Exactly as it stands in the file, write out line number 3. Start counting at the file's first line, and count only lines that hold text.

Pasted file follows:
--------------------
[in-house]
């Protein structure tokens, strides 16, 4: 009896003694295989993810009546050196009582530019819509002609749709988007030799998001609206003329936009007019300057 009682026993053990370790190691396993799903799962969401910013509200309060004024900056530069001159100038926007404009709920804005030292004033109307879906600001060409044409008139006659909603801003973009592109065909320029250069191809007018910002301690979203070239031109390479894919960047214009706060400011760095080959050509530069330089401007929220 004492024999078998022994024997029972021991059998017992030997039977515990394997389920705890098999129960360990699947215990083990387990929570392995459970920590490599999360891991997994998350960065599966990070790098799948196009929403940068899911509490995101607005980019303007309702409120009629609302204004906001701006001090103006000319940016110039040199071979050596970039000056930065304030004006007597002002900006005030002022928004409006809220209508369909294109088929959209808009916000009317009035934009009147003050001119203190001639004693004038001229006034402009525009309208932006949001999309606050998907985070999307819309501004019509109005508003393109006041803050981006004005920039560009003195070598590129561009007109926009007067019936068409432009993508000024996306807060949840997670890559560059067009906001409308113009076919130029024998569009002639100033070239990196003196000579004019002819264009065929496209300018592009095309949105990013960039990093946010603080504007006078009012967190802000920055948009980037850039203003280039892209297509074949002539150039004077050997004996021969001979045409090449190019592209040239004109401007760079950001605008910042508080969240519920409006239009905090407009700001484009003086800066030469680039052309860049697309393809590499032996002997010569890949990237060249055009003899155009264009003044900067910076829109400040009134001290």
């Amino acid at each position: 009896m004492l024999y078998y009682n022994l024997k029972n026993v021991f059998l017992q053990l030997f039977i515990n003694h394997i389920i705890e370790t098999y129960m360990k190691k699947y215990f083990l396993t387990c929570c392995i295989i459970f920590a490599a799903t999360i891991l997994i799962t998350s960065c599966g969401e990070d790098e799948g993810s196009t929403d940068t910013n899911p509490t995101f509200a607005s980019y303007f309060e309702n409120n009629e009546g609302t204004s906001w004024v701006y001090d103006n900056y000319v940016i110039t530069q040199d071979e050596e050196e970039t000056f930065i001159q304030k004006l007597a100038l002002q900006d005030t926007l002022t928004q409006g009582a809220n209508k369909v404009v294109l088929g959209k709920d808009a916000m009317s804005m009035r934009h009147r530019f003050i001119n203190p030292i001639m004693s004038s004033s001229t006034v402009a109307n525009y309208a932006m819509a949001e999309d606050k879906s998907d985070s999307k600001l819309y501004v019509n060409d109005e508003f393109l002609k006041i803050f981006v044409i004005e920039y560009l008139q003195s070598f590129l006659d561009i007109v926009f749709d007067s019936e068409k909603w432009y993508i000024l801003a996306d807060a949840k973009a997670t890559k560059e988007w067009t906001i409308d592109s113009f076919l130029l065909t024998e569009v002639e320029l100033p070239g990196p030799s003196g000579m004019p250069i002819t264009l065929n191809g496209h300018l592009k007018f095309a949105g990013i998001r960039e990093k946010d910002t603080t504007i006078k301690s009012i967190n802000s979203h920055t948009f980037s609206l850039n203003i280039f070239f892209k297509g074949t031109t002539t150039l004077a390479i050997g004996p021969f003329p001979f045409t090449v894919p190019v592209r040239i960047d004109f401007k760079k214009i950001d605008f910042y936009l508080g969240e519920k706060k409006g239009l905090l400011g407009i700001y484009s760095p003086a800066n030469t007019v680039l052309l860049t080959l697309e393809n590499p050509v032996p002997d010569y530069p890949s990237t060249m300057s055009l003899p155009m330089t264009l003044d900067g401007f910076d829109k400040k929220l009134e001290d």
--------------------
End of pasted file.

């Amino acid at each position: 009896m004492l024999y078998y009682n022994l024997k029972n026993v021991f059998l017992q053990l030997f039977i515990n003694h394997i389920i705890e370790t098999y129960m360990k190691k699947y215990f083990l396993t387990c929570c392995i295989i459970f920590a490599a799903t999360i891991l997994i799962t998350s960065c599966g969401e990070d790098e799948g993810s196009t929403d940068t910013n899911p509490t995101f509200a607005s980019y303007f309060e309702n409120n009629e009546g609302t204004s906001w004024v701006y001090d103006n900056y000319v940016i110039t530069q040199d071979e050596e050196e970039t000056f930065i001159q304030k004006l007597a100038l002002q900006d005030t926007l002022t928004q409006g009582a809220n209508k369909v404009v294109l088929g959209k709920d808009a916000m009317s804005m009035r934009h009147r530019f003050i001119n203190p030292i001639m004693s004038s004033s001229t006034v402009a109307n525009y309208a932006m819509a949001e999309d606050k879906s998907d985070s999307k600001l819309y501004v019509n060409d109005e508003f393109l002609k006041i803050f981006v044409i004005e920039y560009l008139q003195s070598f590129l006659d561009i007109v926009f749709d007067s019936e068409k909603w432009y993508i000024l801003a996306d807060a949840k973009a997670t890559k560059e988007w067009t906001i409308d592109s113009f076919l130029l065909t024998e569009v002639e320029l100033p070239g990196p030799s003196g000579m004019p250069i002819t264009l065929n191809g496209h300018l592009k007018f095309a949105g990013i998001r960039e990093k946010d910002t603080t504007i006078k301690s009012i967190n802000s979203h920055t948009f980037s609206l850039n203003i280039f070239f892209k297509g074949t031109t002539t150039l004077a390479i050997g004996p021969f003329p001979f045409t090449v894919p190019v592209r040239i960047d004109f401007k760079k214009i950001d605008f910042y936009l508080g969240e519920k706060k409006g239009l905090l400011g407009i700001y484009s760095p003086a800066n030469t007019v680039l052309l860049t080959l697309e393809n590499p050509v032996p002997d010569y530069p890949s990237t060249m300057s055009l003899p155009m330089t264009l003044d900067g401007f910076d829109k400040k929220l009134e001290d």